Christianson’s new farmers market opening
The Skagit Valley Farmers Market at Christianson’s Nursery makes its debut May 30 on a site once central to the pea harvest on the Skagit Flats. The market will be open 10 a.m.-2 p.m. most Sundays through the summer.
The new kid-and-dog-friendly market will feature a nice mix of produce and crafts, says manager Kathryn Shiohira, who just happens to be a food safety specialist and a driver for the Puget Sound Food Hub right next door.
“The cool thing is these farmers are already set up and ready to go because to be part of the Food Hub you must have your ducks in a row,” she said. The new market will take place around the Vinery, a new event space that will also be open for viewing on the 30th.
“When we renovated the building, we had a farmers market in mind,” said owner John Christianson. “There is no market between Anacortes and Mount Vernon and a market ties in nicely with our season, which peaks on Mother’s Day.”
The Vinery is named after the 24 stationary pea viners that once stood in front. Truck drivers brought pea vines from area farms so the machines could separate the vines from the peas. The peas went off to La Conner’s San Juan Cannery and other processing plants. The vines stayed behind in enormous piles on the property. “The smell of the stacks fermenting was offensive,” said Christianson, “and the seepage of silage was toxic to ornamental plants.” The smell is gone now, but beautiful photos of the pea harvest between the 1920s and the 1960s, when mobile viners made stationary viners obsolete, line the Vinery’s walls. Some images were taken by the renowned Asahel Curtis, who was sent to photograph the Skagit Valley by the Great Northern Railway. Others were taken by the equally gifted but less-known local photographer Glen Dixon. One or two feature the Mesman farm at Chilberg and Dodge Valley roads.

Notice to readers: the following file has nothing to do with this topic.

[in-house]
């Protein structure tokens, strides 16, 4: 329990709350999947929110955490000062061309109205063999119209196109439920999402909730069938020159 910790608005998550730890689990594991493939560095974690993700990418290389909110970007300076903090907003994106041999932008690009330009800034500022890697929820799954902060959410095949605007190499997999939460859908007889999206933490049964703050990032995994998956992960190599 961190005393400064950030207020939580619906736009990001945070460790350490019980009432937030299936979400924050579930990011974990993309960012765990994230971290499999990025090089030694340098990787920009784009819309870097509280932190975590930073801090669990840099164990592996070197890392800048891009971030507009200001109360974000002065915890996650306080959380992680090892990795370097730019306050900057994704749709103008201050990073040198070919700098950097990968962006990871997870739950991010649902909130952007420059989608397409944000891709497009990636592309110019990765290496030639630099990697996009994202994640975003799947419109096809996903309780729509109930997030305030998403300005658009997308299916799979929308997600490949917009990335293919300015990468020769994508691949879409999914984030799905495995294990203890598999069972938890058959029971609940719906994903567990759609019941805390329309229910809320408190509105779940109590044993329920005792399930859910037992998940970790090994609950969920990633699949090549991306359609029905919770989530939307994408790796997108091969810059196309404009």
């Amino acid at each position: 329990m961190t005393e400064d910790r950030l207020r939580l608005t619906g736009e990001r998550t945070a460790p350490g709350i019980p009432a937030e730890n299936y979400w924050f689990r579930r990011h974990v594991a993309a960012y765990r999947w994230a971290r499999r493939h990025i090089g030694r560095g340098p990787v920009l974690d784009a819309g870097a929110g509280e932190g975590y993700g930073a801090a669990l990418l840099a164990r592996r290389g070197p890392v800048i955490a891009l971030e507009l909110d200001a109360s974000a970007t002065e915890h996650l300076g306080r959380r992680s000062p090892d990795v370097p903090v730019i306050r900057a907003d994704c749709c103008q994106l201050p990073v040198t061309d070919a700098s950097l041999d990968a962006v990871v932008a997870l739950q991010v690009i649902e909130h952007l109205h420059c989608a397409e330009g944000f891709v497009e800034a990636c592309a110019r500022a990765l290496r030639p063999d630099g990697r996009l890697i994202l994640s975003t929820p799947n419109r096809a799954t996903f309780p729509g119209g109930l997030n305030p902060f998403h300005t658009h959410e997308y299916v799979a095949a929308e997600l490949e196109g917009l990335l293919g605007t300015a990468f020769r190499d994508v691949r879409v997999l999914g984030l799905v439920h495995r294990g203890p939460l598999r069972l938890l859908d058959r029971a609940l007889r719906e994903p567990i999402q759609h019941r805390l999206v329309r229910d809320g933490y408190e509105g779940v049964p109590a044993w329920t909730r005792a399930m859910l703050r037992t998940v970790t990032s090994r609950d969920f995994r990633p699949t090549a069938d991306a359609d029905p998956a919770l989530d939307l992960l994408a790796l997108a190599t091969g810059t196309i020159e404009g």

According to Christianson’s Facebook page, the Vinery is available for weddings and other celebrations and is being offered on a complimentary basis for garden club and agricultural conferences and gatherings. Besides the Vinery Open House, the market’s first day will feature produce, berries, cheese, cut flowers, bee products, jewelry, fresh espresso, wood-fired pizza, and hayrides. “We’re thrilled to share the history of pea vining in the valley and have people enjoy a farmers market all summer long,” said Christianson.